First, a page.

Friday, December 2, 2022

    How retailers and payments providers are helping consumers shop safely

    How retailers and payments providers are helping consumers shop safely

     Firms are trying to minimize contact with others and shared surfaces to limit the spread of the coronavirus by altering the in-store payment process.

    Global Contactless Volume



    Business Insider Intelligence


    • Mastercard is pushing merchants to stop requiring signatures at checkout, which would eliminate the need to touch a shared surface. The card network reportedly sent a letter to banks requesting that they remind merchants that signature authorization is no longer required, per The Wall Street Journal. Mastercard, Visa, American Express, and Discover all moved away from signatures by 2018 — though there are still some cases where they’re required, like Visa transactions with merchants that don’t use chip cards. But some merchants still ask for them, perhaps because they still want signatures or they haven’t updated their point-of-sale (POS) technology. However, the pandemic and encouragement from card networks could see signature authentication fully fall out of use.
    • Walmart is enabling QR code payments that allow consumers to pay by only touching their smartphones. The retailer announced that customers who set up Walmart Pay, its digital wallet, in the Walmart app can scan a QR code to pay at checkout when using self-checkout. Previously, they would have had to tap a screen to initiate the process. Other retailers and digital wallets may follow Walmart’s lead during the pandemic to give consumers a payment option that requires no contact with shared surfaces and keeps their customers and employees safe.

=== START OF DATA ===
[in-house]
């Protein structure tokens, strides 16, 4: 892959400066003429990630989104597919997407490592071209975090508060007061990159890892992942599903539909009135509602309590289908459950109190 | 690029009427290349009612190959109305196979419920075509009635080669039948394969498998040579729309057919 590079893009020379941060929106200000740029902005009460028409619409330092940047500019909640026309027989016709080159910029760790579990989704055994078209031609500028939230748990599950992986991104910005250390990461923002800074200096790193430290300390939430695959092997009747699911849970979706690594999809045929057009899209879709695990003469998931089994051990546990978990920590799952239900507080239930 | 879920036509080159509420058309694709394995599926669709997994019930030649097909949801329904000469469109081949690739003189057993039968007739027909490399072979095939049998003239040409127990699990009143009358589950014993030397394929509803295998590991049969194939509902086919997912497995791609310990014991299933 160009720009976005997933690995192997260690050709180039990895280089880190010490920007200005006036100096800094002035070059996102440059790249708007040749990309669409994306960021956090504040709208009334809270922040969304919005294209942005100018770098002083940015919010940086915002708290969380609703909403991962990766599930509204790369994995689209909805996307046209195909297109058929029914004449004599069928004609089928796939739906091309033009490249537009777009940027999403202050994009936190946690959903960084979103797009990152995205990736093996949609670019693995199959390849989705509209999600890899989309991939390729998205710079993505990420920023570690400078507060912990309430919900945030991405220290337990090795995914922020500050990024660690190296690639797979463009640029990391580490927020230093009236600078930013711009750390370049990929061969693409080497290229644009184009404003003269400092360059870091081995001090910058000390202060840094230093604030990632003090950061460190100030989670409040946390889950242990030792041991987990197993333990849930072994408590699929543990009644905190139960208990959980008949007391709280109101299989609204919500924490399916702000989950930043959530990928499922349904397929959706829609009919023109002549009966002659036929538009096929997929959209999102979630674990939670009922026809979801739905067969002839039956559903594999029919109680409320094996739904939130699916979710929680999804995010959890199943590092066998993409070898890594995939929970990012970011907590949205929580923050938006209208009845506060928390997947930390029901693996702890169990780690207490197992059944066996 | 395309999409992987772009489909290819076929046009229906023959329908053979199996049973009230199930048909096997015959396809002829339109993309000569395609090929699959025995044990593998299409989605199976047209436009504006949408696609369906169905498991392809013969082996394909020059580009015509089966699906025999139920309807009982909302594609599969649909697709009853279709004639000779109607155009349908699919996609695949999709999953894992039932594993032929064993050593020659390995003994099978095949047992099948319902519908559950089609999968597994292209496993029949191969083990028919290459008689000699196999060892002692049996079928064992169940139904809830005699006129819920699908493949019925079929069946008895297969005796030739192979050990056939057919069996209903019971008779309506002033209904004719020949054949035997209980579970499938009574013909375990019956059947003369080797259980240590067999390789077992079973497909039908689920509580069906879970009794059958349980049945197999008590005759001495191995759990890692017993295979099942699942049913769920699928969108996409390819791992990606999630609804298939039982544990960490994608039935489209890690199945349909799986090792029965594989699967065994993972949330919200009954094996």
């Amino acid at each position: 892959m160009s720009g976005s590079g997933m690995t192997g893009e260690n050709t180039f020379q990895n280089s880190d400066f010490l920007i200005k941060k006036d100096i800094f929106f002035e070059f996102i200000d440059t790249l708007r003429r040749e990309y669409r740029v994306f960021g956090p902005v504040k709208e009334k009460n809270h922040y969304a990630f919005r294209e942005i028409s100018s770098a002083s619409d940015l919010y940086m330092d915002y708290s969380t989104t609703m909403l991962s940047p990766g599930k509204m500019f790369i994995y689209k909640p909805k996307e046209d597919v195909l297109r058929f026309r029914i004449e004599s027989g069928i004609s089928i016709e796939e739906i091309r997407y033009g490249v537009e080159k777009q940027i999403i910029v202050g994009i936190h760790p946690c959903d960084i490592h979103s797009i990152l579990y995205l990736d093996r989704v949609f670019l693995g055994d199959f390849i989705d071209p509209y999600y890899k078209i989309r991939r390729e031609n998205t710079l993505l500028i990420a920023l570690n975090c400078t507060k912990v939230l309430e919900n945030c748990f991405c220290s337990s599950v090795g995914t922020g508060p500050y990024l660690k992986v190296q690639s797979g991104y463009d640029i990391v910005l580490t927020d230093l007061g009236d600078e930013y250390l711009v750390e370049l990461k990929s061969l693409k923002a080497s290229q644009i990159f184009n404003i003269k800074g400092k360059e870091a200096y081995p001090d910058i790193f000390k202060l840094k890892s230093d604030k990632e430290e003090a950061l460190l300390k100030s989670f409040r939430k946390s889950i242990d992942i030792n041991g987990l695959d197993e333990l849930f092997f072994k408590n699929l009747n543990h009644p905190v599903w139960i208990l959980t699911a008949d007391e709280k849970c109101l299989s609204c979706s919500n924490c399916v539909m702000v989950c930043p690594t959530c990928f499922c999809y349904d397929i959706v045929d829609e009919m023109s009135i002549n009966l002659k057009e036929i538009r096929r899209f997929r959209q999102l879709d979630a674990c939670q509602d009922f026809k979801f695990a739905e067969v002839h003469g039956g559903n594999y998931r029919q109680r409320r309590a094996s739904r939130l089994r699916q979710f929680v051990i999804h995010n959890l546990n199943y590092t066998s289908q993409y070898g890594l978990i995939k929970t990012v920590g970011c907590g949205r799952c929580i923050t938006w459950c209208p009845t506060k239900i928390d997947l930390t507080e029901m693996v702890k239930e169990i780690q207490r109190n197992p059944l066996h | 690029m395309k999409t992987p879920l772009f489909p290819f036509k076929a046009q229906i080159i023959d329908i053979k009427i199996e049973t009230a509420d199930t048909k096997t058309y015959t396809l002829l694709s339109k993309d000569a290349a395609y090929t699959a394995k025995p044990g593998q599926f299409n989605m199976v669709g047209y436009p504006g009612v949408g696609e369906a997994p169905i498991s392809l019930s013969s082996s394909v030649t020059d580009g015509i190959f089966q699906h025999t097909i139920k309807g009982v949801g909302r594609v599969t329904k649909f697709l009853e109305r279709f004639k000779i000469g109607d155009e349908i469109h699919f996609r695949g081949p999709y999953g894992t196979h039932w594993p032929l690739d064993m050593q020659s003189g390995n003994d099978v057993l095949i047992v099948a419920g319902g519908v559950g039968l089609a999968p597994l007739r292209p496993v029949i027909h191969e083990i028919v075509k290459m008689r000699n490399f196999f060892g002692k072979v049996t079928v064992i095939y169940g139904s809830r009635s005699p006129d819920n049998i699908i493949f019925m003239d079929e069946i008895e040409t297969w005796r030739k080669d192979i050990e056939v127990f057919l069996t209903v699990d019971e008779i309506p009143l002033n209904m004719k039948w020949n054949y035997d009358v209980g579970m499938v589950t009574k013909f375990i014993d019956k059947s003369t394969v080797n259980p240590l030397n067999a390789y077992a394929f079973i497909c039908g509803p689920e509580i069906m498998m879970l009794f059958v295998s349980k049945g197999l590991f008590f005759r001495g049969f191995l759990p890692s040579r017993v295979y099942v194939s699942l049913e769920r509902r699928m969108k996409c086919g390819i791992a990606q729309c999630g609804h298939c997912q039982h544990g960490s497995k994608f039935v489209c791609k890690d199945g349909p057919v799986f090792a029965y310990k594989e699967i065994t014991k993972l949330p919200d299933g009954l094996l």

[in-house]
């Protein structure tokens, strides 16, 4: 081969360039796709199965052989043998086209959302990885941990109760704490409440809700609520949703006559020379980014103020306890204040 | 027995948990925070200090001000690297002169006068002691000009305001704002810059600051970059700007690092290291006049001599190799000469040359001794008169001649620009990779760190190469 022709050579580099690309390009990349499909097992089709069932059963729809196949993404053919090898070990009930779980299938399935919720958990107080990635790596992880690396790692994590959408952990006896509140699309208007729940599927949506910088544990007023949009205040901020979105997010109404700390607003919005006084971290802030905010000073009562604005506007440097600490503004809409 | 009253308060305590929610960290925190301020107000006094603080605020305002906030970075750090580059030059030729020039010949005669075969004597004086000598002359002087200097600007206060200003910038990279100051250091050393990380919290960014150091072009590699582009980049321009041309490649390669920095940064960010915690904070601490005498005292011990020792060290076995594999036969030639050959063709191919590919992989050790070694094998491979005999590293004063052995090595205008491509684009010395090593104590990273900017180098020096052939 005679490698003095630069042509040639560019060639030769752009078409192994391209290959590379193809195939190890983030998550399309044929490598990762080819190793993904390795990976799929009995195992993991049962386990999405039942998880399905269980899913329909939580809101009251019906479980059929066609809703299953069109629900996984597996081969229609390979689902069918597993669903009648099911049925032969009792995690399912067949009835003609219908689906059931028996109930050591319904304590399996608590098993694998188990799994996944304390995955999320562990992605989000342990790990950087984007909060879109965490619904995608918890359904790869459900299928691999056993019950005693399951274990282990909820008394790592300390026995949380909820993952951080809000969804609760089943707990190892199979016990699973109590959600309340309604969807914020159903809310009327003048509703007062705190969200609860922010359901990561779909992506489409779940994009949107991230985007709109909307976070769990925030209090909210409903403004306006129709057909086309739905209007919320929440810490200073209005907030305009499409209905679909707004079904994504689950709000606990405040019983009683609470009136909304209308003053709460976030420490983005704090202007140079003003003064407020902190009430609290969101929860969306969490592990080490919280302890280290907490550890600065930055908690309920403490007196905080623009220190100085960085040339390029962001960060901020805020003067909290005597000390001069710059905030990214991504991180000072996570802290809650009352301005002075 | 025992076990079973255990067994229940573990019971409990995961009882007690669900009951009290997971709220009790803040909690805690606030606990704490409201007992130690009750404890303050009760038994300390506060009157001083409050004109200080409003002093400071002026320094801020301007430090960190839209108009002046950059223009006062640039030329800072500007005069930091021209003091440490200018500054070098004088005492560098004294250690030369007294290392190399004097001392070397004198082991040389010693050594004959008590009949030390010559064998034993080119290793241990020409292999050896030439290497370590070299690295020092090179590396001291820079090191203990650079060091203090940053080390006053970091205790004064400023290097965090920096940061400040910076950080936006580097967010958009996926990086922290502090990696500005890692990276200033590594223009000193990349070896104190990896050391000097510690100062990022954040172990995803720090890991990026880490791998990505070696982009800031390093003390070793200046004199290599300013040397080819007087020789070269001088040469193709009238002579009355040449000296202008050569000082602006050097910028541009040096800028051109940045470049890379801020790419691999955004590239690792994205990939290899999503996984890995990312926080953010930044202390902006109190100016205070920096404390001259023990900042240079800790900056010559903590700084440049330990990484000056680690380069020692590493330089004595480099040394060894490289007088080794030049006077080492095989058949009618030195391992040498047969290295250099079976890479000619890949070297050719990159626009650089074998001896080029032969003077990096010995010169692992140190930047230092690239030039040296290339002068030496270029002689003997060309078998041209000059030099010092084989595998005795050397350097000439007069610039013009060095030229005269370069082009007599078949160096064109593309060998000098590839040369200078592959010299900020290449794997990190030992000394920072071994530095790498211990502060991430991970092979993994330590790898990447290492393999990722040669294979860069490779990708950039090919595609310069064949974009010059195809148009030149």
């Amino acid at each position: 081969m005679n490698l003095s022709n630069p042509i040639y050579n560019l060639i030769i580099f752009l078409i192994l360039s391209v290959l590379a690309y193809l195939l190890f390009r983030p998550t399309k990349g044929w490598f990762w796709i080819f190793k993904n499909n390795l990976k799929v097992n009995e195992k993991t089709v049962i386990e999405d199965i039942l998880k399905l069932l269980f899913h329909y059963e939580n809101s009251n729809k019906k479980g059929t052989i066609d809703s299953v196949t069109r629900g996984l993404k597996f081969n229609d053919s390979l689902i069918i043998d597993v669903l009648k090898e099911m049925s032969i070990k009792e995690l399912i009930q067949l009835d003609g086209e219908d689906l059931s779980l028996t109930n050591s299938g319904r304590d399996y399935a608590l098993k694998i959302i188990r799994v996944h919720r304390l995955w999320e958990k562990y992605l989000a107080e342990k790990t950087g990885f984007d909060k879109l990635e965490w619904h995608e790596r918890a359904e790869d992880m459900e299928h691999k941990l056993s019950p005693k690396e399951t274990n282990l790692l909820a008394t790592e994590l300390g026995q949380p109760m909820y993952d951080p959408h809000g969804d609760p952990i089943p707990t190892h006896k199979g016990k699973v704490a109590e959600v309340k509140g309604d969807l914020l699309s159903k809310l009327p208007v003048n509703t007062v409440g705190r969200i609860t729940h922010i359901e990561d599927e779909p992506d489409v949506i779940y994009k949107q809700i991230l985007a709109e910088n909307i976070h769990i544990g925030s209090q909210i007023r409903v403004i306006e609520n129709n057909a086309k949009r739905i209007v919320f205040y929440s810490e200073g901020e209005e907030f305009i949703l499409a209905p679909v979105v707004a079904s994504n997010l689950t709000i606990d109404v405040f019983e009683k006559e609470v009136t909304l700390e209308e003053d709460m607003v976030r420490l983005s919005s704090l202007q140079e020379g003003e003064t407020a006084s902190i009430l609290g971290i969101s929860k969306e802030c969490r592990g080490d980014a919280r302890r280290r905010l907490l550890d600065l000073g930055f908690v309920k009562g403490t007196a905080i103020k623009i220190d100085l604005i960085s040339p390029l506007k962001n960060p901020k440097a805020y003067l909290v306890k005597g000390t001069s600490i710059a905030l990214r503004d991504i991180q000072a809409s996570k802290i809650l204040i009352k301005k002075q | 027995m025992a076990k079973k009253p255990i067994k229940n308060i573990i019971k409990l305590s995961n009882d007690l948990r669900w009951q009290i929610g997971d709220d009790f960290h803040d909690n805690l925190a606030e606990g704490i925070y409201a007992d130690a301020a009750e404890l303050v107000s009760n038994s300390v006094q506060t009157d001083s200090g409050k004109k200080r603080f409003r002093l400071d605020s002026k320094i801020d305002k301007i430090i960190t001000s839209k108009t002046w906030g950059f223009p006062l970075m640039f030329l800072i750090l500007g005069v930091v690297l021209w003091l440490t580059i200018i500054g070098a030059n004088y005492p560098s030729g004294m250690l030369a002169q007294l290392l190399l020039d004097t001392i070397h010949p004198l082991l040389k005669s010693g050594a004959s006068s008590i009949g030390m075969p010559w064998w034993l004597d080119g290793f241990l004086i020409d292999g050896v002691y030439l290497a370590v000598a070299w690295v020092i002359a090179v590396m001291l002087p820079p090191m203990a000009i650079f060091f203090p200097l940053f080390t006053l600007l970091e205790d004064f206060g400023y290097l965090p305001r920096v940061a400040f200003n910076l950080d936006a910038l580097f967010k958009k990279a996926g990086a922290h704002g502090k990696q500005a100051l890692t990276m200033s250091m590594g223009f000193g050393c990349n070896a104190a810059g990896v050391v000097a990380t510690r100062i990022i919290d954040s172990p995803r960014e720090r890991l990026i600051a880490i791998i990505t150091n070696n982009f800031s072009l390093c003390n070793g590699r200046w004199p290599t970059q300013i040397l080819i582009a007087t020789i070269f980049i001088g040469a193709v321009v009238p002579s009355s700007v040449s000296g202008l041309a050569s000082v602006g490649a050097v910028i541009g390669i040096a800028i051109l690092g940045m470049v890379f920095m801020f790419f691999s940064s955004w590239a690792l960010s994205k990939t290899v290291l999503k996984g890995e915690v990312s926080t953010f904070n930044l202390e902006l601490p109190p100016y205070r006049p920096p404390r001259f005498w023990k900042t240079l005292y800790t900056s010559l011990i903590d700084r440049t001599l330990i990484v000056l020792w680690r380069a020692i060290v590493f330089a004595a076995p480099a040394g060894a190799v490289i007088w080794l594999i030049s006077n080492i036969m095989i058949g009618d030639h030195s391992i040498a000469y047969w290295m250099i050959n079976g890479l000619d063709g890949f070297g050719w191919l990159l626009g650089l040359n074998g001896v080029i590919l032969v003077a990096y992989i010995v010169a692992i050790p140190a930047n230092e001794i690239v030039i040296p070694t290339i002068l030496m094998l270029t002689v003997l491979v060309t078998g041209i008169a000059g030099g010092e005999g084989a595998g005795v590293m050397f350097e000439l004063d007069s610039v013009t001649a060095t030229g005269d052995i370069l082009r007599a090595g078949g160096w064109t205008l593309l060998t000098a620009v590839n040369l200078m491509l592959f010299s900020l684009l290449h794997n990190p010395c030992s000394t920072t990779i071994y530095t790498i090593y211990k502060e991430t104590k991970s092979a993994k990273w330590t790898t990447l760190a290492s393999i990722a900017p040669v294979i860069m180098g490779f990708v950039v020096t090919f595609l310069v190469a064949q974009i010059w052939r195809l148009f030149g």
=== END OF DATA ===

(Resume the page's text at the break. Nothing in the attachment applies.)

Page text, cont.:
• Countries are raising their contactless transaction volume limits, allowing more payments to be made with just a tap. Australia is joining the growing number of countries raising the maximum value at which a contactless transaction can be made without any additional authentication, per NFC World. This limits the need for steps that force consumers to touch a shared surface, like entering a PIN or inserting a chip, potentially encouraging them to make contactless transactions while they try to avoid spreading the virus.

    These changes are geared toward limiting potential exposure to the coronavirus, but they could affect how consumers make payments long after the pandemic fades. If merchants stop requiring signatures, the form of verification may never come back, especially since signature transactions are less secure than alternative options like PIN transactions.

    Meanwhile, if QR code and contactless payments can offer a faster payment experience than chip-and-PIN transactions with a card, it’ll give consumers who start using these payment methods during the pandemic a reason to stick with them once it’s over. Combined, it’s looking increasingly likely that payment methods and processes that limit contact will prove popular not only during the pandemic but in the years following it as well.

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